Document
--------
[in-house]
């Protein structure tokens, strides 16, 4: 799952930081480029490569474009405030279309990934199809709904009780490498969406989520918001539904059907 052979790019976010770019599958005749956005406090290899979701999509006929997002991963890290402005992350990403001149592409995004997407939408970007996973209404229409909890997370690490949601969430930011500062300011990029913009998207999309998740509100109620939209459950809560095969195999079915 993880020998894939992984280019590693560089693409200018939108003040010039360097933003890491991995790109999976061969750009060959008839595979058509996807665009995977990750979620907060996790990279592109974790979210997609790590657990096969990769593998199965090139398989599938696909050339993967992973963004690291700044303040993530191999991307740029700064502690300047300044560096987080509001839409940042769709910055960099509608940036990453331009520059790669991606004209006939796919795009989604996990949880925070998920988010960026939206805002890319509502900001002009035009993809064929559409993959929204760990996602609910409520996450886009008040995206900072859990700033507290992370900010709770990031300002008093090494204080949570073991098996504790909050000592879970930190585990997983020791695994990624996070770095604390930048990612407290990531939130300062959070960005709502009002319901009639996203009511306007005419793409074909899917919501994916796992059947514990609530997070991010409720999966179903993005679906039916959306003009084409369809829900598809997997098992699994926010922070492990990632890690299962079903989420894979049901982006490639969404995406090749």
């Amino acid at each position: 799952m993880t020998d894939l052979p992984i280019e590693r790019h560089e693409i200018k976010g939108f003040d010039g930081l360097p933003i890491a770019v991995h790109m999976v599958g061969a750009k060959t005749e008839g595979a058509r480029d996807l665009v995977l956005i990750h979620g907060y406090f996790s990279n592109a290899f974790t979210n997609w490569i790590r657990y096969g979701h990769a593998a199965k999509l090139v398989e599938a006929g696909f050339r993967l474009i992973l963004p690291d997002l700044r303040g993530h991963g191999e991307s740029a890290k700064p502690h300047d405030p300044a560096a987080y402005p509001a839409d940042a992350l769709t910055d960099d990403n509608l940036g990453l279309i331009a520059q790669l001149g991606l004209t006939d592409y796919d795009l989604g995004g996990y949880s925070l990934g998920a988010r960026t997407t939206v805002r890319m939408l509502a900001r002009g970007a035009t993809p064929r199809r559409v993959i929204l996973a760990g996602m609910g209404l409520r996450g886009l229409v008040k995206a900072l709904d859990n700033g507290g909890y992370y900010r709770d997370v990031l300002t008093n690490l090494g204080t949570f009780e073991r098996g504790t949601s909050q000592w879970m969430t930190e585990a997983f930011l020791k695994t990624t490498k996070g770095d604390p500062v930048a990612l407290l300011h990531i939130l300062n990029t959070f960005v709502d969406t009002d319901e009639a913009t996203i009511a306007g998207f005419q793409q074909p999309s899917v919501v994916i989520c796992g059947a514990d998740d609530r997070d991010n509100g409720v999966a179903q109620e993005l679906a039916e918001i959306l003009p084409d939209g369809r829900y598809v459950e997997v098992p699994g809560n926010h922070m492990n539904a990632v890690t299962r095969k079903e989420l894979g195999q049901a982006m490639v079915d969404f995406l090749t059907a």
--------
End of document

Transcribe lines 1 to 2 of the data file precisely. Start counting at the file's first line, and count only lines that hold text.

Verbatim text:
[in-house]
């Protein structure tokens, strides 16, 4: 799952930081480029490569474009405030279309990934199809709904009780490498969406989520918001539904059907 052979790019976010770019599958005749956005406090290899979701999509006929997002991963890290402005992350990403001149592409995004997407939408970007996973209404229409909890997370690490949601969430930011500062300011990029913009998207999309998740509100109620939209459950809560095969195999079915 993880020998894939992984280019590693560089693409200018939108003040010039360097933003890491991995790109999976061969750009060959008839595979058509996807665009995977990750979620907060996790990279592109974790979210997609790590657990096969990769593998199965090139398989599938696909050339993967992973963004690291700044303040993530191999991307740029700064502690300047300044560096987080509001839409940042769709910055960099509608940036990453331009520059790669991606004209006939796919795009989604996990949880925070998920988010960026939206805002890319509502900001002009035009993809064929559409993959929204760990996602609910409520996450886009008040995206900072859990700033507290992370900010709770990031300002008093090494204080949570073991098996504790909050000592879970930190585990997983020791695994990624996070770095604390930048990612407290990531939130300062959070960005709502009002319901009639996203009511306007005419793409074909899917919501994916796992059947514990609530997070991010409720999966179903993005679906039916959306003009084409369809829900598809997997098992699994926010922070492990990632890690299962079903989420894979049901982006490639969404995406090749």